Many of us, mostly in college, have come across the concept of Maslow’s hierarchy of needs.

To reach the highest level, that of self-actualization, people first need to have some of their basic (physiological) needs met, such as breathing, food, water, sleep, etc. A second set of basic needs, focused on safety, include health, shelter, a safe environment, etc.

The next two levels address humans’ psychological needs, such as intimate relationships and friendships, followed by esteem needs such as respect, status, recognition, being proud of oneself, a sense of accomplishment, making a contribution, etc.

Having one’s needs met at these levels opens the door to the highest level, that of self-actualization: to be creative, to reach one’s full potential.

The premise of Maslow’s model is that you cannot reach and sustainably stay in the higher levels until you have your needs met in the lower levels.

As we’ll explore in the following sections, that principle — and the order in which those various needs are met — also holds true for achieving extraordinary telehealth.

Basic Needs

At the basic level, akin to the physiological needs of Maslow’s hierarchy, extraordinary telehealth requires the basics on both, the clinician’s side and the patient’s side:

  • adequate technology in the form of good hardware such as a monitor, webcam, microphone, speakers, proper lighting, and an adequately equipped computing device.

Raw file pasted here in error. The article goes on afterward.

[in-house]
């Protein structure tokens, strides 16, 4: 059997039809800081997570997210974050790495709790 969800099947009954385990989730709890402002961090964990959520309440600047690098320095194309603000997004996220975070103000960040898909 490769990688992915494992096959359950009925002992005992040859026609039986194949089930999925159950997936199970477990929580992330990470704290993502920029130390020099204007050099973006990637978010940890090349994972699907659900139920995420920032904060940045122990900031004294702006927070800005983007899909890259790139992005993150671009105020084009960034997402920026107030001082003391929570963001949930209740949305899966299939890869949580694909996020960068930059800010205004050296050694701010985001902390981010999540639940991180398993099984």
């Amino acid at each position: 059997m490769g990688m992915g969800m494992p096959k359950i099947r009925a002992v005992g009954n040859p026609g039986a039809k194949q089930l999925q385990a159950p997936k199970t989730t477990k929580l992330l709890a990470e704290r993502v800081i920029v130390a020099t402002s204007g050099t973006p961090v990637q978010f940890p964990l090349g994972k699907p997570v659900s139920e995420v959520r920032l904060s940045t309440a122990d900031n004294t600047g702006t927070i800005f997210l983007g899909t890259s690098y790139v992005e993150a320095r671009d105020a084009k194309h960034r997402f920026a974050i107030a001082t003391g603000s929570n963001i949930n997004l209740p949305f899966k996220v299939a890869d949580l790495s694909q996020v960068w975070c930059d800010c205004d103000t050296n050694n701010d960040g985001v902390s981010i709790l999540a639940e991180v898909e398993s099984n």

• reliable connectivity on both ends in terms of bandwidth (driving the quality of the sound and video) and latency (resulting in no dropped or stuttering connections)
  • software solutions (“apps”) providing a good experience before, during, and after the telehealth visit

On the “safety needs” side the requirements include

  • security — such as encryption to protect the connection
  • privacy — not only to protect the digital health information, but also to protect both participants from being overheard
  • cost — the price to run telehealth (for the clinic) as well as the price to use telehealth (for the patients) must be affordable
Psychological Needs

Once the basic needs have been met, a telehealth service must next meet the clinicians’ and patients’ psychological needs in order to be experienced as “extraordinary”.

On the clinic side, that includes the feeling that everyone that is contributing to the success of telehealth is playing together as a team. The schedulers, the medical assistants, the nurses, the clinicians and the clinicians’ peers, the billing staff, the technical support staff, the marketing team, the legal team, and leadership all must work together as a well-oiled machine, each doing their part to contribute to a “good experience”.

On the patient side, the same logic applies: each person of the care team that the patient interacts with is part of their telehealth experience. Telehealth (or any care for that matter) is perceived much better, when the patients feel taken care of.